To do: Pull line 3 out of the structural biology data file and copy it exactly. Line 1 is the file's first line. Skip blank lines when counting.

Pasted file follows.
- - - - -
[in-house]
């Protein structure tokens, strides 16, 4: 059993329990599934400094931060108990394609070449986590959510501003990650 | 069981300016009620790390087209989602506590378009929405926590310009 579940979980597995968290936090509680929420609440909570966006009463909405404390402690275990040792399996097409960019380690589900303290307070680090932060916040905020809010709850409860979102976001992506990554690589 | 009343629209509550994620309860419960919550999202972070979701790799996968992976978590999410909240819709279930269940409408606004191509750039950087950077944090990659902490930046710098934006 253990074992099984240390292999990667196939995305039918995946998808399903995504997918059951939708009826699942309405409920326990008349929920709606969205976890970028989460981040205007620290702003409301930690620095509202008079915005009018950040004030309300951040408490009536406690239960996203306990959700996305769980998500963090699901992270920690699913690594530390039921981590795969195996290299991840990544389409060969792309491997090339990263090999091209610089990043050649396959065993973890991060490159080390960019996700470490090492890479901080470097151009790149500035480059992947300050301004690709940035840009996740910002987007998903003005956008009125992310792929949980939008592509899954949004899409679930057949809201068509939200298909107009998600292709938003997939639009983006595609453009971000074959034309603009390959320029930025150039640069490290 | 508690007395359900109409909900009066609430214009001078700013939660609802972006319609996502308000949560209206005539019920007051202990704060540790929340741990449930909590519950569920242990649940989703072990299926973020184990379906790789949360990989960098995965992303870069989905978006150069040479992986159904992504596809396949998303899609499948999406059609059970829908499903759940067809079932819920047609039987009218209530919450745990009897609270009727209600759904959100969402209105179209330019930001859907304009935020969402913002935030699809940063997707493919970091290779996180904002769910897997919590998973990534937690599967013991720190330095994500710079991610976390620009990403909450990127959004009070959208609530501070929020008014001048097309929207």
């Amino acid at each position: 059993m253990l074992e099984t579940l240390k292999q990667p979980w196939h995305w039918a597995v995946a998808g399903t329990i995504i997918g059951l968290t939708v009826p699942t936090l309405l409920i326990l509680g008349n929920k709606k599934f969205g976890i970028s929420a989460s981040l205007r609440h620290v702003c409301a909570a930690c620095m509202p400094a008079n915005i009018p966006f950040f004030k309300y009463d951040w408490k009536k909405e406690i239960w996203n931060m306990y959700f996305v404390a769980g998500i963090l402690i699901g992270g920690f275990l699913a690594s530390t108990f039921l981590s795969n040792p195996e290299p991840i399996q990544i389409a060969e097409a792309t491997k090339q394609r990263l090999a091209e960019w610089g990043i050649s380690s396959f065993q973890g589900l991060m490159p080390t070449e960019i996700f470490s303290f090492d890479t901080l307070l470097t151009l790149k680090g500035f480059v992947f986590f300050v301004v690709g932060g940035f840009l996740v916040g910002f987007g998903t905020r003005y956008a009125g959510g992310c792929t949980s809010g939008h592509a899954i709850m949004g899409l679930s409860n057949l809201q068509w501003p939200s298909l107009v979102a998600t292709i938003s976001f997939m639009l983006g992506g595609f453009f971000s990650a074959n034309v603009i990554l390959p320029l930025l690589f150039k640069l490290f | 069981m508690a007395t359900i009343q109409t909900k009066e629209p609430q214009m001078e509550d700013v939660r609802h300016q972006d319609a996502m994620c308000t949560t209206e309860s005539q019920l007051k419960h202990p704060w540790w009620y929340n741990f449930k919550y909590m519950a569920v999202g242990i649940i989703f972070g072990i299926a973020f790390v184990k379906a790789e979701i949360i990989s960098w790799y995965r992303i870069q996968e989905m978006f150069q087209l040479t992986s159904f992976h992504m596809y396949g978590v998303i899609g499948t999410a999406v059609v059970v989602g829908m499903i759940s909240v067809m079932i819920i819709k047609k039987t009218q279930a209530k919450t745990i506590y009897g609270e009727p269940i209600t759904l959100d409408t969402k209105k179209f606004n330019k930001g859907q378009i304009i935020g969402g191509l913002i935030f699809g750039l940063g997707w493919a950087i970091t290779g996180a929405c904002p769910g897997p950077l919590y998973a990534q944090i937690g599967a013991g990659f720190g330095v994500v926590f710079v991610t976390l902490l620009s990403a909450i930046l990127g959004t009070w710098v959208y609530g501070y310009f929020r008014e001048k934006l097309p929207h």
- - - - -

């Amino acid at each position: 059993m253990l074992e099984t579940l240390k292999q990667p979980w196939h995305w039918a597995v995946a998808g399903t329990i995504i997918g059951l968290t939708v009826p699942t936090l309405l409920i326990l509680g008349n929920k709606k599934f969205g976890i970028s929420a989460s981040l205007r609440h620290v702003c409301a909570a930690c620095m509202p400094a008079n915005i009018p966006f950040f004030k309300y009463d951040w408490k009536k909405e406690i239960w996203n931060m306990y959700f996305v404390a769980g998500i963090l402690i699901g992270g920690f275990l699913a690594s530390t108990f039921l981590s795969n040792p195996e290299p991840i399996q990544i389409a060969e097409a792309t491997k090339q394609r990263l090999a091209e960019w610089g990043i050649s380690s396959f065993q973890g589900l991060m490159p080390t070449e960019i996700f470490s303290f090492d890479t901080l307070l470097t151009l790149k680090g500035f480059v992947f986590f300050v301004v690709g932060g940035f840009l996740v916040g910002f987007g998903t905020r003005y956008a009125g959510g992310c792929t949980s809010g939008h592509a899954i709850m949004g899409l679930s409860n057949l809201q068509w501003p939200s298909l107009v979102a998600t292709i938003s976001f997939m639009l983006g992506g595609f453009f971000s990650a074959n034309v603009i990554l390959p320029l930025l690589f150039k640069l490290f | 069981m508690a007395t359900i009343q109409t909900k009066e629209p609430q214009m001078e509550d700013v939660r609802h300016q972006d319609a996502m994620c308000t949560t209206e309860s005539q019920l007051k419960h202990p704060w540790w009620y929340n741990f449930k919550y909590m519950a569920v999202g242990i649940i989703f972070g072990i299926a973020f790390v184990k379906a790789e979701i949360i990989s960098w790799y995965r992303i870069q996968e989905m978006f150069q087209l040479t992986s159904f992976h992504m596809y396949g978590v998303i899609g499948t999410a999406v059609v059970v989602g829908m499903i759940s909240v067809m079932i819920i819709k047609k039987t009218q279930a209530k919450t745990i506590y009897g609270e009727p269940i209600t759904l959100d409408t969402k209105k179209f606004n330019k930001g859907q378009i304009i935020g969402g191509l913002i935030f699809g750039l940063g997707w493919a950087i970091t290779g996180a929405c904002p769910g897997p950077l919590y998973a990534q944090i937690g599967a013991g990659f720190g330095v994500v926590f710079v991610t976390l902490l620009s990403a909450i930046l990127g959004t009070w710098v959208y609530g501070y310009f929020r008014e001048k934006l097309p929207h």